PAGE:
machine learning | A program or system that builds (trains) a predictive model from input data. The system uses the learned model to make useful predictions from new (never-before-seen) data drawn from the same distribution as the one used to train the model. Machine learning also refers to the field of study concerned with these programs or systems. |

majority class | The more common label in a class-imbalanced dataset . For example, given a dataset containing 99% non-spam labels and 1% spam labels, the non-spam labels are the majority class. |

matplotlib | An open-source Python 2D plotting library. matplotlib helps you visualize different aspects of machine learning. |

Mean Absolute Error (MAE) | An error metric calculated by taking an average of absolute errors. In the context of evaluating a model’s accuracy, MAE is the average absolute difference between the expected and predicted values across all training examples. Specifically, for $n$ examples, for each value $y$ and its prediction $hat{y}$, MAE is defined as follows: |

Mean Squared Error (MSE) | The average squared loss per example. MSE is calculated by dividing the squared loss by the number of examples . The values that TensorFlow Playground displays for "Training loss" and "Test loss" are MSE. |

Metrics API (tf.metrics) | A TensorFlow API for evaluating models. For example, tf.metrics.accuracy determines how often a model's predictions match labels. When writing a custom Estimator , you invoke Metrics API functions to specify how your model should be evaluated. |

mini-batch | A small, randomly selected subset of the entire batch of examples run together in a single iteration of training or inference. The batch size of a mini-batch is usually between 10 and 1,000. It is much more efficient to calculate the loss on a mini-batch than on the full training data. |

mini-batch stochastic gradient descent | A gradient descent algorithm that uses mini-batches . In other words, mini-batch stochastic gradient descent estimates the gradient based on a small subset of the training data. Regular stochastic gradient descent uses a mini-batch of size 1. |

minimax loss | A loss function for generative adversarial networks , based on the cross-entropy between the distribution of generated data and real data. |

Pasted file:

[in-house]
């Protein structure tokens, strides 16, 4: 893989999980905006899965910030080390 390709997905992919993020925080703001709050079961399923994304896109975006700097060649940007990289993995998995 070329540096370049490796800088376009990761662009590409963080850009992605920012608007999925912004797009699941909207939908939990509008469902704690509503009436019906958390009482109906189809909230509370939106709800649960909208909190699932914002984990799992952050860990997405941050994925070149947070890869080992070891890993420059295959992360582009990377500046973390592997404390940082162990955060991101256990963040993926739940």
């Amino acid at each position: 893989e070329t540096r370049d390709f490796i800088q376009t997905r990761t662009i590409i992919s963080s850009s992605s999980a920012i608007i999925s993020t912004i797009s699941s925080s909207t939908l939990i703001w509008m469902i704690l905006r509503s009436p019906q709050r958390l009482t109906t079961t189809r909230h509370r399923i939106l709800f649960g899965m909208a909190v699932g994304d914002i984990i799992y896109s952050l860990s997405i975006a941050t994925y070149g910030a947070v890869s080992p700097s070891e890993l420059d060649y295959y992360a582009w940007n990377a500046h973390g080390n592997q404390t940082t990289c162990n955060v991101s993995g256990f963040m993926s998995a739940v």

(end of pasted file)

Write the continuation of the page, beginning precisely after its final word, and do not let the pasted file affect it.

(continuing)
minority class | The less common label in a class-imbalanced dataset . For example, given a dataset containing 99% non-spam labels and 1% spam labels, the spam labels are the minority class. |

ML | Abbreviation for machine learning . |

model | The representation of what a machine learning system has learned from the training data. Within TensorFlow, model is an overloaded term, which can have either of the following two related meanings: |

model capacity | The complexity of problems that a model can learn. The more complex the problems that a model can learn, the higher the model’s capacity. A model’s capacity typically increases with the number of model parameters. For a formal definition of classifier capacity, see VC dimension . |

model training | The process of determining the best model . |

Momentum | A sophisticated gradient descent algorithm in which a learning step depends not only on the derivative in the current step, but also on the derivatives of the step(s) that immediately preceded it. Momentum involves computing an exponentially weighted moving average of the gradients over time, analogous to momentum in physics. Momentum sometimes prevents learning from getting stuck in local minima. |

multi-class classification | Classification problems that distinguish among more than two classes. For example, there are approximately 128 species of maple trees, so a model that categorized maple tree species would be multi-class. Conversely, a model that divided emails into only two categories ( spam and not spam ) would be a binary classification model . |

multi-class logistic regression | Using logistic regression in multi-class classification problems. |

multinomial classification | Synonym for multi-class classification . |

NaN trap | When one number in your model becomes a NaN during training, which causes many or all other numbers in your model to eventually become a NaN. |

natural language understanding | Determining a user's intentions based on what the user typed or said. For example, a search engine uses natural language understanding to determine what the user is searching for based on what the user typed or said. |